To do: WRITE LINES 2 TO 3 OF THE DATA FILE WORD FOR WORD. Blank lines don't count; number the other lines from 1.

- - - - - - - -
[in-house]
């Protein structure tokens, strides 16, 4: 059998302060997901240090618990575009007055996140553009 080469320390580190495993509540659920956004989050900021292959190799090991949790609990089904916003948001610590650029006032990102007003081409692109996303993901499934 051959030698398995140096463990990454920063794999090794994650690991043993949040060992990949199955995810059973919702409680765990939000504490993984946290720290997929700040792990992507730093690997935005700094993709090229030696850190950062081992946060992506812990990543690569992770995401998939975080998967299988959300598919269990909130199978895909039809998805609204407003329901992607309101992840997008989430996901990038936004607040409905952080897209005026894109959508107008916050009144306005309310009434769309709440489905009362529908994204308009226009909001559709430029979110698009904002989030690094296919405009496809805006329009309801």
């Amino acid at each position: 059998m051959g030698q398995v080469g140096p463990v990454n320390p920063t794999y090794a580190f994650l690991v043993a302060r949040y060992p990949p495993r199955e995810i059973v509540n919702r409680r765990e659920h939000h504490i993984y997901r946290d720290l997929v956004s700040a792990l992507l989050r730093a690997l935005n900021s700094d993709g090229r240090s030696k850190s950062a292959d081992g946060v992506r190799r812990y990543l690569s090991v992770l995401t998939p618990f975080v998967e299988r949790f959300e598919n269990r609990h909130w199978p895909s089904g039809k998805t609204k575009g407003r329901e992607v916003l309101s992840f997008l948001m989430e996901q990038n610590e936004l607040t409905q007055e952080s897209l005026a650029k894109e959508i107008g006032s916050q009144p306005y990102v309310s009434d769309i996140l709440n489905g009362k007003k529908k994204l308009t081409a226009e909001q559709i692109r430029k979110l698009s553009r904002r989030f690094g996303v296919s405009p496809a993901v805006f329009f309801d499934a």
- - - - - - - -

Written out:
């Protein structure tokens, strides 16, 4: 059998302060997901240090618990575009007055996140553009 080469320390580190495993509540659920956004989050900021292959190799090991949790609990089904916003948001610590650029006032990102007003081409692109996303993901499934 051959030698398995140096463990990454920063794999090794994650690991043993949040060992990949199955995810059973919702409680765990939000504490993984946290720290997929700040792990992507730093690997935005700094993709090229030696850190950062081992946060992506812990990543690569992770995401998939975080998967299988959300598919269990909130199978895909039809998805609204407003329901992607309101992840997008989430996901990038936004607040409905952080897209005026894109959508107008916050009144306005309310009434769309709440489905009362529908994204308009226009909001559709430029979110698009904002989030690094296919405009496809805006329009309801």
């Amino acid at each position: 059998m051959g030698q398995v080469g140096p463990v990454n320390p920063t794999y090794a580190f994650l690991v043993a302060r949040y060992p990949p495993r199955e995810i059973v509540n919702r409680r765990e659920h939000h504490i993984y997901r946290d720290l997929v956004s700040a792990l992507l989050r730093a690997l935005n900021s700094d993709g090229r240090s030696k850190s950062a292959d081992g946060v992506r190799r812990y990543l690569s090991v992770l995401t998939p618990f975080v998967e299988r949790f959300e598919n269990r609990h909130w199978p895909s089904g039809k998805t609204k575009g407003r329901e992607v916003l309101s992840f997008l948001m989430e996901q990038n610590e936004l607040t409905q007055e952080s897209l005026a650029k894109e959508i107008g006032s916050q009144p306005y990102v309310s009434d769309i996140l709440n489905g009362k007003k529908k994204l308009t081409a226009e909001q559709i692109r430029k979110l698009s553009r904002r989030f690094g996303v296919s405009p496809a993901v805006f329009f309801d499934a």